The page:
State Sen. Eddie Lucio Jr., among supporters of a proposal requiring women seeking an abortion to first get a sonogram, made a dramatic statement in the floor debate before senators advanced the measure to the House.
"There are literally millions of abortions going on each year in our own state," the Brownsville Democrat said Feb. 17, adding that he would "like to see the definition of abortion really be looked at. A miscarriage is considered an abortion, and I don’t think it should be considered an abortion because that’s a natural thing that unfortunately happens."
After we sought more information from Lucio’s office, Lucio spoke again in the debate, saying: "A while ago I was speaking with numbers, I misspoke with my numbers."
For other articles, we’ve confirmed that there have been about 50 million abortions nationally since the 1973 U.S. Supreme Court Roe v. Wade ruling and that 80,000 abortions took place Texas in 2008.
As we started to check Lucio’s other floor statement — that a miscarriage is considered an abortion — Lucio told us in an e-mail statement that friends who lost a baby and underwent a procedure to remove the fetus from the womb told him their insurance company considered the procedure an abortion. He said he didn’t intend to suggest that a miscarriage in itself should be considered an abortion. "I have strong beliefs about life," Lucio said. "In an effort to articulate my beliefs... I misspoke."
We sought independent guidance on whether a miscarriage is considered an abortion.
Carrie Williams, a spokeswoman for the Texas Department of State Health Services, told us miscarriages are sometimes referred to as "spontaneous abortions," though she said that the agency doesn’t include them in its annual abortion counts.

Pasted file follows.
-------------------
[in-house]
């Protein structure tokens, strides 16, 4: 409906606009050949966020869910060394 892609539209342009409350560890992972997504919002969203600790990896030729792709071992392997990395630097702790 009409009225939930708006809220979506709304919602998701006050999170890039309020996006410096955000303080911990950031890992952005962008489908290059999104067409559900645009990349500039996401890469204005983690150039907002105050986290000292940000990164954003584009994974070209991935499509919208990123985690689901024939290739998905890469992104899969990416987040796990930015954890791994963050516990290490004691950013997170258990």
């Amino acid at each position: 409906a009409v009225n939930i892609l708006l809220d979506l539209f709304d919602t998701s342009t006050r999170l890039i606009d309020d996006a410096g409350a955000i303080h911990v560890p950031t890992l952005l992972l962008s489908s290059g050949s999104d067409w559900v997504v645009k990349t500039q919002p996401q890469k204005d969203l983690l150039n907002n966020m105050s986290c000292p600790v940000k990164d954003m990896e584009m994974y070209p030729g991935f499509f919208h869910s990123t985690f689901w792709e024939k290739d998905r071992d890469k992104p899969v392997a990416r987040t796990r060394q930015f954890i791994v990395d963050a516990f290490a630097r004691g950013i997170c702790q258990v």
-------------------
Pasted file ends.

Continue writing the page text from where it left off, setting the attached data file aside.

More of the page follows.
No law requires the agency to track miscarriages, Williams said. "Unfortunately miscarriages are very common and often happen before a woman even knows she’s pregnant making complete and accurate data collection very difficult," she said.
She cited the legal definition of abortion in Texas. According to the Texas Health and Safety Code, an abortion is "an act or procedure performed after pregnancy has been medically verified and with the intent to cause the termination of a pregnancy other than for the purpose of either the birth of a live fetus or removing a dead fetus."
According to the Guttmacher Institute, which studies and advocates on issues related to reproductive health, 66 percent of 6.4 million pregnancies in 2008 resulted in live births and 19 percent ended in abortions. In Texas, 70 percent of 579,700 pregnancies were live births and 15 percent ended in abortions. An estimated 15 percent of pregnancies result in miscarriages, according to the institute.
Rebecca Wind, an institute spokeswoman, told us that while "spontaneous abortion" is the medical term for an abortion, miscarriages aren’t included in abortion statistics and there is no national effort to track miscarriages. "In many cases, women who have miscarriages may not know they have had them," Wind said, because one can happen early in a pregnancy.
Next, we contacted the Texas Medical Association, which represents 45,000 physicians and medical students. Spokeswoman Pam Udall confirmed that doctors usually call a miscarriage a spontaneous abortion because "the body itself is aborting the pregnancy," she said. "It is a natural consequence that affects up to one in four pregnancies."
Udall pointed us to a 2002 pamphlet written by the American Congress of Obstetricians and Gynecologists, which says "the loss of a pregnancy before 20 weeks is called early pregnancy loss. Often the loss is a miscarriage (sometimes called spontaneous abortion by doctors)."
Where does that leave us?
There’s truth in Lucio’s statement: In medical terms, a miscarriage is also termed a spontaneous abortion. Where the senator got off track was in conflating those natural occurrences with elective abortions — medical procedures that terminate a pregnancy.
We rate his statement as Half True.